The dynamical study of a massive scalar field in the Newtonian regime could produce some interesting insights into the nature of bosonic matter. Since most of the dark matter in the universe is believed to be nonbaryonic in nature, the study of bosonic matter in the form of a massive bose condensate, boson stars, could lead into insights into dark matter. In this dissertation, I discuss a numerical study of the dynamics of a massive complex scalar field in three spatial dimensions. As the general relativistic equations are too complex to solve as part of an initial study, I move to the Newtonian regime where the behavior of the scalar field is described by the time dependent Schrodinger equation coupled with Newtonian gravity. I use an alternating directions implicit (ADI) finite difference method use to solve the Schrodinger equation while using a multigrid method to solve Poisson's equation. I then discuss how to check the convergence of the difference equations with the unknown analytic solution; a technique particularly useful due to the richness of the solution space of difference equations. I show that the difference solutions in this dissertation are valid where the matter distribution is well resolved and the approximate boundary conditions have little effect on the order of convergence of the interior finite difference equations. Using boundary conditions which are valid at infinity on a finite computational domain causes errors in the solution. To stem this problem for the Schrodinger equation I developed a new technique for allowing matter to flow out of the computational domain and show the method is shown to be quite robust even in three dimensions. Finally, a numerical study of the dynamics of boson stars is given. It is found that the stars exhibit behavior similar to that of a point Newtonian mass as well as a collisionless fluid.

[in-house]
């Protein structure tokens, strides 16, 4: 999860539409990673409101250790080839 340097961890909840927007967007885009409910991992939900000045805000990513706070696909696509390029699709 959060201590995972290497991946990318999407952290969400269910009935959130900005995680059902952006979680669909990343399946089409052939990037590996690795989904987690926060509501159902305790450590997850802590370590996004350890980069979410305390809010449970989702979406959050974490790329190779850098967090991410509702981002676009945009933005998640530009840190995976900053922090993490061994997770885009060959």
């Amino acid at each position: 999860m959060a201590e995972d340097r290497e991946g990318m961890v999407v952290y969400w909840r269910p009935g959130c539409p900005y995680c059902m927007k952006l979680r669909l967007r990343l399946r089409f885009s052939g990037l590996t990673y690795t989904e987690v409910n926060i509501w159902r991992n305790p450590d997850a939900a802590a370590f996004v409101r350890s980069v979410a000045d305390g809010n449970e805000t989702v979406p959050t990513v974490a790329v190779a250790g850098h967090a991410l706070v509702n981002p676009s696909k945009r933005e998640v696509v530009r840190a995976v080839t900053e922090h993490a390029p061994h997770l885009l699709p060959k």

- Pub Date:
- January 1995
- Physics: Astronomy and Astrophysics